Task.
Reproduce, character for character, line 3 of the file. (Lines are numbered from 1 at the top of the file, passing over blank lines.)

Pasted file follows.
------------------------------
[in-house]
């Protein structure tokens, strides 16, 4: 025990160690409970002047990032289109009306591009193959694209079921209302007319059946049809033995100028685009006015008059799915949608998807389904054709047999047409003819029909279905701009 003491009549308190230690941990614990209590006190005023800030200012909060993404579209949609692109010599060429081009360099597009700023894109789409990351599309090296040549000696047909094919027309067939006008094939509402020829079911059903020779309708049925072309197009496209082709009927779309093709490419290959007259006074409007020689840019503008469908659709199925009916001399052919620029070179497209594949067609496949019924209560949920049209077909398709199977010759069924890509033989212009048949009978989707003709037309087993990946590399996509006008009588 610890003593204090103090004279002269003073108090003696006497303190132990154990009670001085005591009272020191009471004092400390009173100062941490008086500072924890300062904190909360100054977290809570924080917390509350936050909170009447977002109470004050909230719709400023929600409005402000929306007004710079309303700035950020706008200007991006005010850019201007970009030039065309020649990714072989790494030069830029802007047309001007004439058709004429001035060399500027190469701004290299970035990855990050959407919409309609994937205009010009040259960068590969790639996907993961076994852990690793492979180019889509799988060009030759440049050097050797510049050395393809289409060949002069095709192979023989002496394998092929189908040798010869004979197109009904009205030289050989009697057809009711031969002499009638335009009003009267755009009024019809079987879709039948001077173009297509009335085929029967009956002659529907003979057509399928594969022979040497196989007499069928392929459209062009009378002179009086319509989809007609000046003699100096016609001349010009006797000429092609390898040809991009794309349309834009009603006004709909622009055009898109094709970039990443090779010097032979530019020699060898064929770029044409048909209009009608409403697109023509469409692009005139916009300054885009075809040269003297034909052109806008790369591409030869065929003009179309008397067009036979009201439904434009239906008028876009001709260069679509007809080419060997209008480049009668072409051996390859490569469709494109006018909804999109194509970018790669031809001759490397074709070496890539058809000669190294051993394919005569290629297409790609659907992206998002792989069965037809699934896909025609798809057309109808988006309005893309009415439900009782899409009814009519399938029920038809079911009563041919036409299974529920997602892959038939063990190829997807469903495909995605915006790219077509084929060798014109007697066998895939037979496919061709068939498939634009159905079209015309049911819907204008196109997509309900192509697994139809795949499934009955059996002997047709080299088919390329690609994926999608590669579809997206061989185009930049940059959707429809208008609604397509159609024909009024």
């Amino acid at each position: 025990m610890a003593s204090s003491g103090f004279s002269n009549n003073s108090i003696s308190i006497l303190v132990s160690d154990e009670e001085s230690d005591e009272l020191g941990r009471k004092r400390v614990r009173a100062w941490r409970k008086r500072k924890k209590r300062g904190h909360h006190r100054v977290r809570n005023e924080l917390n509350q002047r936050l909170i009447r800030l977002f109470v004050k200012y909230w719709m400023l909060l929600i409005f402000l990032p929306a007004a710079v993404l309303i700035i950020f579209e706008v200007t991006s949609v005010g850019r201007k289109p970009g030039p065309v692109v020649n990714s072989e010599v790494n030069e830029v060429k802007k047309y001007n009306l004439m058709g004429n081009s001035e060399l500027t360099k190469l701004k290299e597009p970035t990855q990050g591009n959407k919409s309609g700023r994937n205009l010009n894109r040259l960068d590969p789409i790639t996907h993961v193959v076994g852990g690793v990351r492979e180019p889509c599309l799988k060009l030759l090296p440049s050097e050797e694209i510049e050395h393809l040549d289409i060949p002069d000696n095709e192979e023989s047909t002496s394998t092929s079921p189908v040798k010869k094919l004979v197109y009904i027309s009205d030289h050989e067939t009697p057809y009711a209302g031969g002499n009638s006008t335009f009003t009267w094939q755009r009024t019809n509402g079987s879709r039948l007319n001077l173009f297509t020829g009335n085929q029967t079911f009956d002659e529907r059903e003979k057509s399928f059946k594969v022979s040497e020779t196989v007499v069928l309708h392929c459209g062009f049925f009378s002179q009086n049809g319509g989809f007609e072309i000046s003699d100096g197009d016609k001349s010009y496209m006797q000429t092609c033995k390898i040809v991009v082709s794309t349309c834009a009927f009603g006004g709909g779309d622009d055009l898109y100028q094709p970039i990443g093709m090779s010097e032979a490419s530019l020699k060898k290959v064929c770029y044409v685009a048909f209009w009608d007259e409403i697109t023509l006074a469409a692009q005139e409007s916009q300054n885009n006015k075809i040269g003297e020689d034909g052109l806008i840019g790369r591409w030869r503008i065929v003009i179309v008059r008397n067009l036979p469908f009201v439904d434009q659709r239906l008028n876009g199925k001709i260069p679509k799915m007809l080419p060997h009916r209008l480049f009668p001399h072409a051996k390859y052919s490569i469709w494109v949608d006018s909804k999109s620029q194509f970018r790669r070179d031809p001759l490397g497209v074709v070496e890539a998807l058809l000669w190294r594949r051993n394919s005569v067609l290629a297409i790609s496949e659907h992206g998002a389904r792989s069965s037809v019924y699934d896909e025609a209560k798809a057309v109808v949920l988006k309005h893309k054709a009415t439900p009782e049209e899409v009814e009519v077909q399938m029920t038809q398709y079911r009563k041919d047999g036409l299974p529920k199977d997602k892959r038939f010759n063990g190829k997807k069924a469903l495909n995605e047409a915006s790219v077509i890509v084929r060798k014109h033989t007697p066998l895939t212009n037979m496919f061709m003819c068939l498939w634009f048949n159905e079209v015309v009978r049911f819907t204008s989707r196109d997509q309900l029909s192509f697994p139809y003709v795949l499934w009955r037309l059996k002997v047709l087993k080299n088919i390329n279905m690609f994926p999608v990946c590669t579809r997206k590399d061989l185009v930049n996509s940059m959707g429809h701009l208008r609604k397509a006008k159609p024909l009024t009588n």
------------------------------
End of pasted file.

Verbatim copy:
């Amino acid at each position: 025990m610890a003593s204090s003491g103090f004279s002269n009549n003073s108090i003696s308190i006497l303190v132990s160690d154990e009670e001085s230690d005591e009272l020191g941990r009471k004092r400390v614990r009173a100062w941490r409970k008086r500072k924890k209590r300062g904190h909360h006190r100054v977290r809570n005023e924080l917390n509350q002047r936050l909170i009447r800030l977002f109470v004050k200012y909230w719709m400023l909060l929600i409005f402000l990032p929306a007004a710079v993404l309303i700035i950020f579209e706008v200007t991006s949609v005010g850019r201007k289109p970009g030039p065309v692109v020649n990714s072989e010599v790494n030069e830029v060429k802007k047309y001007n009306l004439m058709g004429n081009s001035e060399l500027t360099k190469l701004k290299e597009p970035t990855q990050g591009n959407k919409s309609g700023r994937n205009l010009n894109r040259l960068d590969p789409i790639t996907h993961v193959v076994g852990g690793v990351r492979e180019p889509c599309l799988k060009l030759l090296p440049s050097e050797e694209i510049e050395h393809l040549d289409i060949p002069d000696n095709e192979e023989s047909t002496s394998t092929s079921p189908v040798k010869k094919l004979v197109y009904i027309s009205d030289h050989e067939t009697p057809y009711a209302g031969g002499n009638s006008t335009f009003t009267w094939q755009r009024t019809n509402g079987s879709r039948l007319n001077l173009f297509t020829g009335n085929q029967t079911f009956d002659e529907r059903e003979k057509s399928f059946k594969v022979s040497e020779t196989v007499v069928l309708h392929c459209g062009f049925f009378s002179q009086n049809g319509g989809f007609e072309i000046s003699d100096g197009d016609k001349s010009y496209m006797q000429t092609c033995k390898i040809v991009v082709s794309t349309c834009a009927f009603g006004g709909g779309d622009d055009l898109y100028q094709p970039i990443g093709m090779s010097e032979a490419s530019l020699k060898k290959v064929c770029y044409v685009a048909f209009w009608d007259e409403i697109t023509l006074a469409a692009q005139e409007s916009q300054n885009n006015k075809i040269g003297e020689d034909g052109l806008i840019g790369r591409w030869r503008i065929v003009i179309v008059r008397n067009l036979p469908f009201v439904d434009q659709r239906l008028n876009g199925k001709i260069p679509k799915m007809l080419p060997h009916r209008l480049f009668p001399h072409a051996k390859y052919s490569i469709w494109v949608d006018s909804k999109s620029q194509f970018r790669r070179d031809p001759l490397g497209v074709v070496e890539a998807l058809l000669w190294r594949r051993n394919s005569v067609l290629a297409i790609s496949e659907h992206g998002a389904r792989s069965s037809v019924y699934d896909e025609a209560k798809a057309v109808v949920l988006k309005h893309k054709a009415t439900p009782e049209e899409v009814e009519v077909q399938m029920t038809q398709y079911r009563k041919d047999g036409l299974p529920k199977d997602k892959r038939f010759n063990g190829k997807k069924a469903l495909n995605e047409a915006s790219v077509i890509v084929r060798k014109h033989t007697p066998l895939t212009n037979m496919f061709m003819c068939l498939w634009f048949n159905e079209v015309v009978r049911f819907t204008s989707r196109d997509q309900l029909s192509f697994p139809y003709v795949l499934w009955r037309l059996k002997v047709l087993k080299n088919i390329n279905m690609f994926p999608v990946c590669t579809r997206k590399d061989l185009v930049n996509s940059m959707g429809h701009l208008r609604k397509a006008k159609p024909l009024t009588n």